Social Security and YOU
By DEOGRACIAS SANTOS
November is Family Caregiver’s Month, a time to thank and acknowledge all of the people who take care of those in need. If you handle the finances of someone who receives benefits from Social Security, or you know someone who may need help managing his or her benefits, you may want to consider applying to be a representative payee.More >
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When it comes to the fringe NBA follower, the one who prefers style over substance and would rather tune in sporadically to watch slam dunk highlights featuring some of the world’s most gifted athletes rather than sound, fundamental team play then Miami Heat head coach Erik Spoelstra will never get the proper credit he deserves. Detractors consistently point to the fact that the young coach, all of 42 years old and about to enter his sixth season on the bench, has had the luxury of working with some of the game’s all-time greats, among them guard Dwyane Wade and forward LeBron James.
Ever since the “Big Three” of James, Wade and center Chris Bosh was assembled in South Beach during the free agency whirlwind period of July 2010, Spoelstra has found himself in a virtual no-win situation.
Yet when it comes to the Pat Riley-led front office of the organization, which has now won back-to-back championship titles and appeared in the league finals for three consecutive seasons, there is little doubt that as a sideline general and leader of men Spoelstra’s value to the franchise is worth his weight in gold.
That is why the Filipino-American, who Riley said was “born to coach,” has reached an agreement in principle for a brand new multi-year contract extension, a pre-training camp move that was reported on by numerous hoops sources over the weekend such as Yahoo sports reporter Adrian Wojnarowski and the Sun Sentinel’s Ira Winderman.
The contract’s details – length and amount – were unavailable and probably will not be revealed for some time. That’s fine with “Coach Spo,” a relatively private dude that would rather keep the numbers in-house.
“What’s overlooked for him is the management of the team,” Wade told the Associated Press last season. “It’s not the coaching part of it. It’s, ‘Can you manage these egos, these personalities, without having one your damn self?’ He’s done it.”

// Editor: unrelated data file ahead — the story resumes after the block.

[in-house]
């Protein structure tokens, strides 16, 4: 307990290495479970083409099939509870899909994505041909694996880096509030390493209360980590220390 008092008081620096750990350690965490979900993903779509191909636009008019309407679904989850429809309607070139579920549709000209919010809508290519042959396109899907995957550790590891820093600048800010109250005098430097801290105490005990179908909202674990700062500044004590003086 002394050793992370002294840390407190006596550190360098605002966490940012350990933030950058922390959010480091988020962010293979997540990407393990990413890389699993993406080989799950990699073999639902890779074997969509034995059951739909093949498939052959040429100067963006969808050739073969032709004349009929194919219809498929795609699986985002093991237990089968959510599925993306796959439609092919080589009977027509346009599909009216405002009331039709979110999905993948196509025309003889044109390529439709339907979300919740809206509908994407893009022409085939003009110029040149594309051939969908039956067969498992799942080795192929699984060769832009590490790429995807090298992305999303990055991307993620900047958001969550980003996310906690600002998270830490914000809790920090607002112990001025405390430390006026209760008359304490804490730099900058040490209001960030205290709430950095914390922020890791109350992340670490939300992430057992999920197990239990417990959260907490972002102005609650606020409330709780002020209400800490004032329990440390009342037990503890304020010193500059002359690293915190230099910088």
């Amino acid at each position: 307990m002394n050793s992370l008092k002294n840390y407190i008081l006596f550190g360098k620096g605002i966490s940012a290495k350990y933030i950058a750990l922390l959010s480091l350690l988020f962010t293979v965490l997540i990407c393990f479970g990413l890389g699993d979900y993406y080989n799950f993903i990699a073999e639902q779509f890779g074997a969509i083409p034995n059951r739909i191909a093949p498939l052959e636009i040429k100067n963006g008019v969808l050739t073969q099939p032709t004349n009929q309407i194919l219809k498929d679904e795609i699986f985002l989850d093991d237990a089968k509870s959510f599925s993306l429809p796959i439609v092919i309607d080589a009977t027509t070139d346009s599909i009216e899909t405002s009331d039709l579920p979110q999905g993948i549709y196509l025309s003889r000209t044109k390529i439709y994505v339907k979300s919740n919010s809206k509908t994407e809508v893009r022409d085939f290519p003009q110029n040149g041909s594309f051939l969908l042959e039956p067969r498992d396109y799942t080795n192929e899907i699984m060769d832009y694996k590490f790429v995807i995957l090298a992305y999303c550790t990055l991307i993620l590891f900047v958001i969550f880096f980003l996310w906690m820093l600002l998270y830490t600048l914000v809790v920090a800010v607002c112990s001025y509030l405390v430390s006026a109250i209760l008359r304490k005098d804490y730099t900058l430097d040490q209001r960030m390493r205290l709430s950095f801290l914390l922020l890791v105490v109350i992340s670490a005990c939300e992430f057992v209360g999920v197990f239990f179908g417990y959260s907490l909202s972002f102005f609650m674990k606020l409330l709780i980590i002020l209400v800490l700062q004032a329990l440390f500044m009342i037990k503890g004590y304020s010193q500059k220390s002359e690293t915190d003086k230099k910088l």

Experts believe the new contract would be good for no less than three years and would include at least a 50 percent salary increase for the champion Pinoy coach.
Forward Udonis Haslem said that with his new contract it is time the longtime Heat employee gets dipped a little more than in the past.
“As a team,” forward Udonis Haslem said, “we’ve had conversations about a wardrobe upgrade for Spo. So, hoping that’s coming in the near future.
Already the second longest-tenured NBA head coach for the same team, Spoelstra has guided the Heat to the playoffs in five straight seasons.
In those five seasons, Spoelstra totes a record of 260-134 and is 50-29 in the playoffs, including the past two championships. He has earned a solid reputation as a coach that can motivate and bring out the best of star players.
Spoelstra, 42, the first and only Asian champion head coach of a major league team in North America, probably had his best season last year, reeling off the second-longest regular season winning streak in NBA history with 27 and finished with a record of 66-16. Miami won the championship after grind-it-out seven-game series victories over Indiana in the Eastern Conference finals and San Antonio in the NBA Finals.
The legendary NBA coach Pat Riley, who handpicked Spoelstra to succeed him as head coach when Riley opted to retire from coaching for good in 2008, saw the potential in Spoelstra. As team president and with the clear backing of team owner Mickey Arison, Riley made it clear last season that he wants Spoelstra “with this team for a long, long time.”
Under his watch, the Heat have developed an explosive small team offense, while maintaining a swarming defense, making up for their lack of a strong presence in the middle against bigger teams.
A former star guard in high school and college, Spoelstra is credited with building the winning culture in Miami, switching to a small-ball approach that unlocked James’ full potential and maximized the team’s agility and perimeter shooting.